Chuck Carpenter: [02:53] I would have been able to lie, except for your capturing video. So now you know. You know.

Robert Jackson: [03:02] Gotta get my sound effects going.

Chuck Carpenter: [03:04] Yeah, I tried to do it. Failed. All right, so, yeah, Robert, our big thing is that I try mine in a fancy Glencairn, like, hand-blown glass, whatever thing that is supposed to do the whole bring the like, make it easier on the nose, and you get less of the alcohol smell. And then I don't use any ice cubes or any of those things because, as the distiller intended is how I try them. That said.

Robbie Wagner: [03:37] I don't.

Chuck Carpenter: [03:37] Yeah, he doesn't he drowns it in ice and crushed ice. So you're getting a lot of water right away.

Robert Jackson: [03:42] I have just a single large cube. Hold on.

Robbie Wagner: [03:45] There you go.

Chuck Carpenter: [03:46] Yeah. Nice.

Robert Jackson: [03:48] You can't see inside, I guess.

Chuck Carpenter: [03:50] I do like the large cube.

Robert Jackson: [03:53] I used to spheres, but it was difficult. The crush just melts faster, right? It depends on what you're going for, right?

Chuck Carpenter: [04:00] Yeah.

Robbie Wagner: [04:00] I started up my ice machine, and it was too slow, so I have normal crushed ice, but we have a nugget ice maker, like the Sonic Ice. So it's thinking that would be good, but it was too slow.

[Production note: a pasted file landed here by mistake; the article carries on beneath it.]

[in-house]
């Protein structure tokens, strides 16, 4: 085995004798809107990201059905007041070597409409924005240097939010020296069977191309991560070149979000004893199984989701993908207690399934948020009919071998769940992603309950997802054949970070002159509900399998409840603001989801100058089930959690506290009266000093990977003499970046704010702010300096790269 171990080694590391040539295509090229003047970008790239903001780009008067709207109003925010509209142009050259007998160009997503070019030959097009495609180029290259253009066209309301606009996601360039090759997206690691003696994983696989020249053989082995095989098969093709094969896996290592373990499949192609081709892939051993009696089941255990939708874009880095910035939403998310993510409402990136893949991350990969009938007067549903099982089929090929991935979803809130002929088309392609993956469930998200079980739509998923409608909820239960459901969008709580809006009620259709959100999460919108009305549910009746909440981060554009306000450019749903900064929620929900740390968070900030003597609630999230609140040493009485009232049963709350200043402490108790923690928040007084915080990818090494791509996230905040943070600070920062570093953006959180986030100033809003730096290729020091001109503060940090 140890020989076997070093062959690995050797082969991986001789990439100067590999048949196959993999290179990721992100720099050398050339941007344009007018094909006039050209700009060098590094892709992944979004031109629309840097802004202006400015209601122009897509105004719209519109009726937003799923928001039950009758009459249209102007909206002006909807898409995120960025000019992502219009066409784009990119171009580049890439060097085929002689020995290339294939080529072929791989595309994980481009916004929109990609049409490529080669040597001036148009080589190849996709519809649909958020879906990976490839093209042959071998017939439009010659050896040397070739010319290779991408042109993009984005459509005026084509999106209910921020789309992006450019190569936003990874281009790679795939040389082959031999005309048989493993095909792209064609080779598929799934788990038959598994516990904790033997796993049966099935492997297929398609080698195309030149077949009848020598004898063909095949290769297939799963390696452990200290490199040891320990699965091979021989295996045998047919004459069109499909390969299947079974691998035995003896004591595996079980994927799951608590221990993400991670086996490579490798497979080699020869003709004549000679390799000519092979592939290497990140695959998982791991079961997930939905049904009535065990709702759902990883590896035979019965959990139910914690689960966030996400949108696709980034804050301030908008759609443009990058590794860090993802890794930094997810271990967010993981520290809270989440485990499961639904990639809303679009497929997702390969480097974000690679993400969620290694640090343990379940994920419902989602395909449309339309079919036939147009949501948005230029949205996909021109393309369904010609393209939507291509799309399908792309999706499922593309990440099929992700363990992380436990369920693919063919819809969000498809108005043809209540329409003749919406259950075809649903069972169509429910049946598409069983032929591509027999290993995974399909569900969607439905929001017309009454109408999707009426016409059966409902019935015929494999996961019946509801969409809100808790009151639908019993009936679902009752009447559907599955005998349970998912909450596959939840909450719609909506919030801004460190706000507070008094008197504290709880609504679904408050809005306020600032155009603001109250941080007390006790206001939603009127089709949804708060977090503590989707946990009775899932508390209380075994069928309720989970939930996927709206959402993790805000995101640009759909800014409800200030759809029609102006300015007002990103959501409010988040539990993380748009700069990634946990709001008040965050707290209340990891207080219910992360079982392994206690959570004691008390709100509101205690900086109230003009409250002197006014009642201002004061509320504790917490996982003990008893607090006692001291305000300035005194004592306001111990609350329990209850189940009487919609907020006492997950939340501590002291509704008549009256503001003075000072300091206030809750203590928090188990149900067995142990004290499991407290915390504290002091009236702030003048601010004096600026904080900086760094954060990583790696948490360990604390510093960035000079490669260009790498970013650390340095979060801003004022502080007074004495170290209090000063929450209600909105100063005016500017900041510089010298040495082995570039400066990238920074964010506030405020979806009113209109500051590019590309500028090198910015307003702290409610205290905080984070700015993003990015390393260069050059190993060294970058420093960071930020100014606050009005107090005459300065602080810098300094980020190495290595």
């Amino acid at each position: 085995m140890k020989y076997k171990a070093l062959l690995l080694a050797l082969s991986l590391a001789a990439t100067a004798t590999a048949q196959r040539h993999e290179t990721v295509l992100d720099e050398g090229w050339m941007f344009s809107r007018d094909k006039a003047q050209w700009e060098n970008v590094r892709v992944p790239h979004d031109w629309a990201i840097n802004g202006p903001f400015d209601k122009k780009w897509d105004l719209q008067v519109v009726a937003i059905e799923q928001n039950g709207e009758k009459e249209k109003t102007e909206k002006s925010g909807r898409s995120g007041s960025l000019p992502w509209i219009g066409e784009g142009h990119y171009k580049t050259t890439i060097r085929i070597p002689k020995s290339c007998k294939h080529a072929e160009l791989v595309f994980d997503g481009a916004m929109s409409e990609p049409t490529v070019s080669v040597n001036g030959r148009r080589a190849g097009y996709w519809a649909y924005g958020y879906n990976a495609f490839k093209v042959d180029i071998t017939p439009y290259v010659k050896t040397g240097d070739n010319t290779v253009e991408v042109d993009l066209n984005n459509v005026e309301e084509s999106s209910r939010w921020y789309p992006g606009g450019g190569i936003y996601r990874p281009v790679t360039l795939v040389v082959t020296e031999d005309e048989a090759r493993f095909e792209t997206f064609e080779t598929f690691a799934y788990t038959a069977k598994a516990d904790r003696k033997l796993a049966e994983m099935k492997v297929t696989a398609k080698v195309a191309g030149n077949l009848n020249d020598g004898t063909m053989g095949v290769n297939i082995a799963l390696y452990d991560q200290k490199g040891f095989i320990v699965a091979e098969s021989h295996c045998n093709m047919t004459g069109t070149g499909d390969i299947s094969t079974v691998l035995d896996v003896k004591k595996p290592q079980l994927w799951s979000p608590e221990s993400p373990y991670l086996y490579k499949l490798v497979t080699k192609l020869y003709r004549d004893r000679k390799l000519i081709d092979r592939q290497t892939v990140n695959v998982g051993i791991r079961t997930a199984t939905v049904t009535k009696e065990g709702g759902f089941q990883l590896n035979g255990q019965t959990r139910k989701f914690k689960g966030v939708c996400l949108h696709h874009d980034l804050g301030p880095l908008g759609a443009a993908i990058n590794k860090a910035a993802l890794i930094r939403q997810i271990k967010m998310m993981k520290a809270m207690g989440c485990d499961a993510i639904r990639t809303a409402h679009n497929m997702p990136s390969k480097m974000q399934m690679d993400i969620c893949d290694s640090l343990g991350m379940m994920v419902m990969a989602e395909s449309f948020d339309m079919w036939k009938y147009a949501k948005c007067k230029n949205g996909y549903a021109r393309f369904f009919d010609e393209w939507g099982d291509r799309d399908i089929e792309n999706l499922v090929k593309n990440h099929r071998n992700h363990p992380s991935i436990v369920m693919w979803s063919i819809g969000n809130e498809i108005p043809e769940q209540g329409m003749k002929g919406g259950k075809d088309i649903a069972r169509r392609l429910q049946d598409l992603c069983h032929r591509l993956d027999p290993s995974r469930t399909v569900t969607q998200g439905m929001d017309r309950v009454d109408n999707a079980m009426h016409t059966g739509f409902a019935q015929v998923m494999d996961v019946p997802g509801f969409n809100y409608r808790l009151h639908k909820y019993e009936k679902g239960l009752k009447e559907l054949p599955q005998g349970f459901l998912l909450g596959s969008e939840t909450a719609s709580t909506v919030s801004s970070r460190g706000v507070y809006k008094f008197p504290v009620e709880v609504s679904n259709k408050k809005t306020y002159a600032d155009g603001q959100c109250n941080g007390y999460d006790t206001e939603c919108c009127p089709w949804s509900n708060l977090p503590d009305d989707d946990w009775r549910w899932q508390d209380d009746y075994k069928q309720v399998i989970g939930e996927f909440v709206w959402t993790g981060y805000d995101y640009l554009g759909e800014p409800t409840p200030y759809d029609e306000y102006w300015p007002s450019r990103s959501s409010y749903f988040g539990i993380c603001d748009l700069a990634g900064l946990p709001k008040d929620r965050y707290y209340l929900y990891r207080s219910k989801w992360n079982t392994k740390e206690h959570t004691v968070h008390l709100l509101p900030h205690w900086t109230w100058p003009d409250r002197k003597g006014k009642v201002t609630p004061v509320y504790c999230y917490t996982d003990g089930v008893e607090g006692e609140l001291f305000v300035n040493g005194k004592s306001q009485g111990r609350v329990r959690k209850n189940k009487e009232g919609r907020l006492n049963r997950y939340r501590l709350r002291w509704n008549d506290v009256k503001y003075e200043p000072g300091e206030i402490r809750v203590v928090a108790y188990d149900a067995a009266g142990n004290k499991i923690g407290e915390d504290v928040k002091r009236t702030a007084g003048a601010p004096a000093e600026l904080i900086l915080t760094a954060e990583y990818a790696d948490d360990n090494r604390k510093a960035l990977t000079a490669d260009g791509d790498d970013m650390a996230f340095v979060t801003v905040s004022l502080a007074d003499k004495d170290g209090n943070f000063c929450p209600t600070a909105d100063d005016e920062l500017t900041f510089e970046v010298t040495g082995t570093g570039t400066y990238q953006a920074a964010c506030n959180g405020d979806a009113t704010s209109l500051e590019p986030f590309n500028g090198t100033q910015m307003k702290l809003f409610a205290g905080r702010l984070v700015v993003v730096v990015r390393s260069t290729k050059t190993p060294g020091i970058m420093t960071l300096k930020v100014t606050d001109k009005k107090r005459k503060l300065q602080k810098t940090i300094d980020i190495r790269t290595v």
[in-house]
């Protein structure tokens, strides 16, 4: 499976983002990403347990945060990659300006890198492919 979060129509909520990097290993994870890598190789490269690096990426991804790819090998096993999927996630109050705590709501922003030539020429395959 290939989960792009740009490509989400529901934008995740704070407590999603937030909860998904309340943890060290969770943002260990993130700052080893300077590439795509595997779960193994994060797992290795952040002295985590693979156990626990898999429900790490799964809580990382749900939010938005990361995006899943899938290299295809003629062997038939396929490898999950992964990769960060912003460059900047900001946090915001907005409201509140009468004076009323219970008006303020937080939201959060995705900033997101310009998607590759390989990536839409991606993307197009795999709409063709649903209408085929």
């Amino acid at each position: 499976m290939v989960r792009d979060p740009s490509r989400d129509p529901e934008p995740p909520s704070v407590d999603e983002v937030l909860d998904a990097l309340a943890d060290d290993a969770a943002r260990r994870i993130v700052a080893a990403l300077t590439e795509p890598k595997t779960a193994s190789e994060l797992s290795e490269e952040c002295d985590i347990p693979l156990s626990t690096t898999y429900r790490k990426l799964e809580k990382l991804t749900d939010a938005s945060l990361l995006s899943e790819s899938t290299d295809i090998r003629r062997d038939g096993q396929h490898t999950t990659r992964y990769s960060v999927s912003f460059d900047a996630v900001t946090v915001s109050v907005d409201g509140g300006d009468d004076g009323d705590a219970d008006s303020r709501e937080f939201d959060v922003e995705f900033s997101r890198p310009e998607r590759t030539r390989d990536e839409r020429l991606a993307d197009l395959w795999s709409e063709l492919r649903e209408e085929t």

Chuck Carpenter: [04:12] You have to prepare more in advance.

Robbie Wagner: [04:15] Yeah. All right, let's give it a try.

Chuck Carpenter: [04:29] A little leathery for me.

Robbie Wagner: [04:34] It's a little less spicy than. I thought it would be for that much rye. Honestly.

Chuck Carpenter: [04:39] Yeah. I get a little citrus on the nose. I don't taste that, but I do get some leather.

Robert Jackson: [04:45] I get a bit earthiness at the end. I think that's the leather you're talking about, I assume.

Robbie Wagner: [04:50] Yeah. My completely unrefined palate is somehow getting, like, banana. I don't know if I'm crazy there.

Chuck Carpenter: [04:58] But you say it now, that starts to affect my brain a little bit in that I could actually maybe, like, banana or banana peel like.

Robbie Wagner: [05:08] Yeah.

Chuck Carpenter: [05:12] These are all just very arbitrary. Anyway, what is my descriptor? Your descriptor? Does it actually mean the same thing? It's a pretty funny thing.

Robert Jackson: [05:21] All just perception of senses, right?

Chuck Carpenter: [05:24] Yes. Does a cherry taste the same to me as it does you? I mean, who knows?

Robert Jackson: [05:30] I hope we're not eating the same cherry. That'd be weird.

Chuck Carpenter: [05:34] That's how we get to know each other on this show.

Robert Jackson: [05:36] And then once you break that, who knows? Maybe they're all different.

Chuck Carpenter: [05:43] Yeah. Because there's no way to know that we're having the same flavor.

Robert Jackson: [05:46] Exactly.

Chuck Carpenter: [05:47] Yeah.

Robert Jackson: [05:48] This is great. I like it, actually. I agree. It's less spicy than I expected it to be but still quite delightful.